After some discovery had been conducted, White filed a Robinson motion seeking to exclude Reiss as an expert. See E.I. du Pont de Nemours & Co., Inc. v. Robinson, 923 S.W.2d 549 (Tex. 1995). Challenging Reiss’s qualifications and contending that Reiss’s opinion was unreliable and failed to address how the acts and omissions contributed to Ashley’s injuries, White asked the trial court to exercise its “gatekeeper” function pursuant to Texas Rule of Evidence 702. See Tex. R. Evid. 702; Daubert v. Merrell Dow Pharms., Inc., 509 U.S. 579, 592-93 (1993); Gammill v. Jack Williams Chevrolet, Inc., 972 S.W.2d 713, 718 (Tex. 1998); Robinson, 923 S.W.2d at 549.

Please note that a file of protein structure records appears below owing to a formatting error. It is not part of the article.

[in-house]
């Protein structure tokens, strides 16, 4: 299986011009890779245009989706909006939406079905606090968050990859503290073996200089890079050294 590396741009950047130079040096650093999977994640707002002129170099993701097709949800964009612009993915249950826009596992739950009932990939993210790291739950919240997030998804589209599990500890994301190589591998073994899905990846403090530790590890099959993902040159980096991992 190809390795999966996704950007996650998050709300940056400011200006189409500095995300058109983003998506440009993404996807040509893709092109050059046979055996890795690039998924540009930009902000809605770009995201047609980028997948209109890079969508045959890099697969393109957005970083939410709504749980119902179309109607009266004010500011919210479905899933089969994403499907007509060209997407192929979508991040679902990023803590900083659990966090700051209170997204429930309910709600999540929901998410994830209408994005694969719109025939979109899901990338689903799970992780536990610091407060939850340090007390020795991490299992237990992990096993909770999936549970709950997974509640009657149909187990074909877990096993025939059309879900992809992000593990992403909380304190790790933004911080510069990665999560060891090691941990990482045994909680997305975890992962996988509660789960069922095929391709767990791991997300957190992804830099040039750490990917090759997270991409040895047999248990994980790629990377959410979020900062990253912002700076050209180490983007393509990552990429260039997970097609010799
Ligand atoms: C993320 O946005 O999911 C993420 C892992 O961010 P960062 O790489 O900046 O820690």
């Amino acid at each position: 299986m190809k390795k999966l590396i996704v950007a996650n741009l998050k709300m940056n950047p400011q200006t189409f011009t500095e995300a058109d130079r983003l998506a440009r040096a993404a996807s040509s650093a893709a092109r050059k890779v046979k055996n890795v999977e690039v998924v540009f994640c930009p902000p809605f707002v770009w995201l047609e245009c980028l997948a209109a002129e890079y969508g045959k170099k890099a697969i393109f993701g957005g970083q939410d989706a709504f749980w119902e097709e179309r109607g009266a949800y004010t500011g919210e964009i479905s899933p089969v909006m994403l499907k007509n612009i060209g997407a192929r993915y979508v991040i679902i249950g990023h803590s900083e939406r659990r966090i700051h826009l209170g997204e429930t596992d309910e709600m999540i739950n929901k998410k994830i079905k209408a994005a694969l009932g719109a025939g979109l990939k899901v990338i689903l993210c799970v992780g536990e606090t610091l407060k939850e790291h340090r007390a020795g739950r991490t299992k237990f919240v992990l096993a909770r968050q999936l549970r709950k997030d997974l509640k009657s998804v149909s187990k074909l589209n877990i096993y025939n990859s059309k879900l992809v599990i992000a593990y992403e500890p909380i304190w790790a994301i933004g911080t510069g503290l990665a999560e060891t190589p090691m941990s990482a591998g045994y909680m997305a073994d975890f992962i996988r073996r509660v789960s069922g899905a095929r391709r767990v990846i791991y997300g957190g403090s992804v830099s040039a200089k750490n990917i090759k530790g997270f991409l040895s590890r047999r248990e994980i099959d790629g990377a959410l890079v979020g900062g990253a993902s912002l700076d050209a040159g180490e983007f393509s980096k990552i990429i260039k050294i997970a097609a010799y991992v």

The trial court held a pre-trial hearing and, following Reiss’s testimony concerning his qualifications and opinions, ruled that Reiss could testify and offer opinion testimony with respect to “what a reasonably prudent amusement ride operator should or should not do, and the codes as they relate to that” but not with respect to “violations of certain standards that are not causally related to the accident.” Arguing Reiss lacked a background in design, White urged the court to consider also limiting Reiss’s testimony in that regard. The trial court agreed and noted “this was not a products [design defect] case.” See Tex. Civ. Prac. & Rem. Code Ann. � 82.005(a) (West 2011) (design defect claim in products liability action requires proof that safer alternative design existed at time product left manufacturer’s control and defect was producing cause of personal injury for which recovery is sought). At a subsequent pre-trial hearing, the trial court reiterated its ruling that “design issues . . . are out” and noted specifically that Barrera had represented she was not making any strict liability claims. See Gen. Motors Corp. v. Saenz, 873 S.W.2d 353, 357 (Tex. 1993) (negligence requires showing of proximate cause; strict liability requires showing of producing cause). The trial court stated, “operation issues . . . how [White] was operating the train, that’s what we’re going to focus on.” The trial court visited the “design issues” again at trial.  Barrera sought to question White about a code “provision that requires that moving parts on these types of amusement rides be guarded.”  Barrera asserted she could ask White about his familiarity with the provision without running afoul of the trial court’s earlier rulings, but the court disagreed. During trial, Barrera called White as a witness. During direct examination by Barrera, White testified he warned passengers before the ride began to keep their feet and hands inside the train. He further testified that occasionally a child would “touch the top of the tire as it was rotating,” and he would stop them from doing that although he did not consider “it a bit [of a] safety risk until Ashley got hurt.” In his view, the “only part” on the train that posed a risk for the passengers were the tires, and he did “everything” he could to keep children away from them. Based on that testimony and arguing White had “opened the door,” Barrera again sought to question White about the provision concerning guards or, at a minimum, read the provision to the jury. Relying on the prior rulings concerning “design issues” and without hearing any response from White, the trial court refused Barrera’s request.